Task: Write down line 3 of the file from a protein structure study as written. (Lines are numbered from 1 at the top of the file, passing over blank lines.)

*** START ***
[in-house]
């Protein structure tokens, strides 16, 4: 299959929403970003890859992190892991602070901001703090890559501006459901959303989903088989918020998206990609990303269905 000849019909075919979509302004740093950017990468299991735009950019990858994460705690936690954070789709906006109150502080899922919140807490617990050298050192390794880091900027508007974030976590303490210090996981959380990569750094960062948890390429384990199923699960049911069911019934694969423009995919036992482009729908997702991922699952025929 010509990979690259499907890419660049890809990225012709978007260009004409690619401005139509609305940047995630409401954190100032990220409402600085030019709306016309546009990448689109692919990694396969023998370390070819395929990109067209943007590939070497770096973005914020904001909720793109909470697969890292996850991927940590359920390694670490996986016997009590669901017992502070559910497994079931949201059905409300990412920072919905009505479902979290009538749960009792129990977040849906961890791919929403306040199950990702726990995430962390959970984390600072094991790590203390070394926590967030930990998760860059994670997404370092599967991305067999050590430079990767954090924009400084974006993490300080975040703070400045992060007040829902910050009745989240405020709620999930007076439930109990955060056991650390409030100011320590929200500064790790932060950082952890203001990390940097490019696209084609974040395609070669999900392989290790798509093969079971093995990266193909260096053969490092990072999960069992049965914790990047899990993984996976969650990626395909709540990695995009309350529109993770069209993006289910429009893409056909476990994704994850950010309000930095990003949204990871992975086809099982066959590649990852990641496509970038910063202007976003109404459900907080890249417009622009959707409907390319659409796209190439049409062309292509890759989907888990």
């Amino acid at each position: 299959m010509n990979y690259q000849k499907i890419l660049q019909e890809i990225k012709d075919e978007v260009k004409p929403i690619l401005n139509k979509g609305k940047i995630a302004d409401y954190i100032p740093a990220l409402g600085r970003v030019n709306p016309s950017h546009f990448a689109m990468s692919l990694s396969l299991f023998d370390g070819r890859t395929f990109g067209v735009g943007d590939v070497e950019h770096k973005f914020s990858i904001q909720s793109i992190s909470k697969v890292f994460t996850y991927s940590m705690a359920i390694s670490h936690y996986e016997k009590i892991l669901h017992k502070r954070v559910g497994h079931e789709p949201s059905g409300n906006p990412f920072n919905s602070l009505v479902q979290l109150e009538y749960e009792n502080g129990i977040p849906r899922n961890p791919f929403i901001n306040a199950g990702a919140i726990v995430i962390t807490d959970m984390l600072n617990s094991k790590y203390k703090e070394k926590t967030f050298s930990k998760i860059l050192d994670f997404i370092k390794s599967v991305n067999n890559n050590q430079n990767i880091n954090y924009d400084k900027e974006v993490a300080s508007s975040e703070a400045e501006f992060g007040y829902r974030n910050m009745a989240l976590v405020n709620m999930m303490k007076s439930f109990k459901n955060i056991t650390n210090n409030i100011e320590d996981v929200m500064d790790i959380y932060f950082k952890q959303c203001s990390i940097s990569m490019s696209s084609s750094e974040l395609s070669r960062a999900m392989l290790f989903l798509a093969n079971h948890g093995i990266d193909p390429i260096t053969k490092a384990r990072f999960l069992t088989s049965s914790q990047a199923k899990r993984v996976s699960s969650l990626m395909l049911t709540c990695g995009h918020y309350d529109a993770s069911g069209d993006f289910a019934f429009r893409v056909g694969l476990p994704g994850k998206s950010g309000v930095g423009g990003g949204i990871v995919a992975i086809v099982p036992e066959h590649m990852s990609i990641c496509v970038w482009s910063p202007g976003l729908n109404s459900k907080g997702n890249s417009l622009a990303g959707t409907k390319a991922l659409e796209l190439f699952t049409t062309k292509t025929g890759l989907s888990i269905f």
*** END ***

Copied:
């Amino acid at each position: 299959m010509n990979y690259q000849k499907i890419l660049q019909e890809i990225k012709d075919e978007v260009k004409p929403i690619l401005n139509k979509g609305k940047i995630a302004d409401y954190i100032p740093a990220l409402g600085r970003v030019n709306p016309s950017h546009f990448a689109m990468s692919l990694s396969l299991f023998d370390g070819r890859t395929f990109g067209v735009g943007d590939v070497e950019h770096k973005f914020s990858i904001q909720s793109i992190s909470k697969v890292f994460t996850y991927s940590m705690a359920i390694s670490h936690y996986e016997k009590i892991l669901h017992k502070r954070v559910g497994h079931e789709p949201s059905g409300n906006p990412f920072n919905s602070l009505v479902q979290l109150e009538y749960e009792n502080g129990i977040p849906r899922n961890p791919f929403i901001n306040a199950g990702a919140i726990v995430i962390t807490d959970m984390l600072n617990s094991k790590y203390k703090e070394k926590t967030f050298s930990k998760i860059l050192d994670f997404i370092k390794s599967v991305n067999n890559n050590q430079n990767i880091n954090y924009d400084k900027e974006v993490a300080s508007s975040e703070a400045e501006f992060g007040y829902r974030n910050m009745a989240l976590v405020n709620m999930m303490k007076s439930f109990k459901n955060i056991t650390n210090n409030i100011e320590d996981v929200m500064d790790i959380y932060f950082k952890q959303c203001s990390i940097s990569m490019s696209s084609s750094e974040l395609s070669r960062a999900m392989l290790f989903l798509a093969n079971h948890g093995i990266d193909p390429i260096t053969k490092a384990r990072f999960l069992t088989s049965s914790q990047a199923k899990r993984v996976s699960s969650l990626m395909l049911t709540c990695g995009h918020y309350d529109a993770s069911g069209d993006f289910a019934f429009r893409v056909g694969l476990p994704g994850k998206s950010g309000v930095g423009g990003g949204i990871v995919a992975i086809v099982p036992e066959h590649m990852s990609i990641c496509v970038w482009s910063p202007g976003l729908n109404s459900k907080g997702n890249s417009l622009a990303g959707t409907k390319a991922l659409e796209l190439f699952t049409t062309k292509t025929g890759l989907s888990i269905f």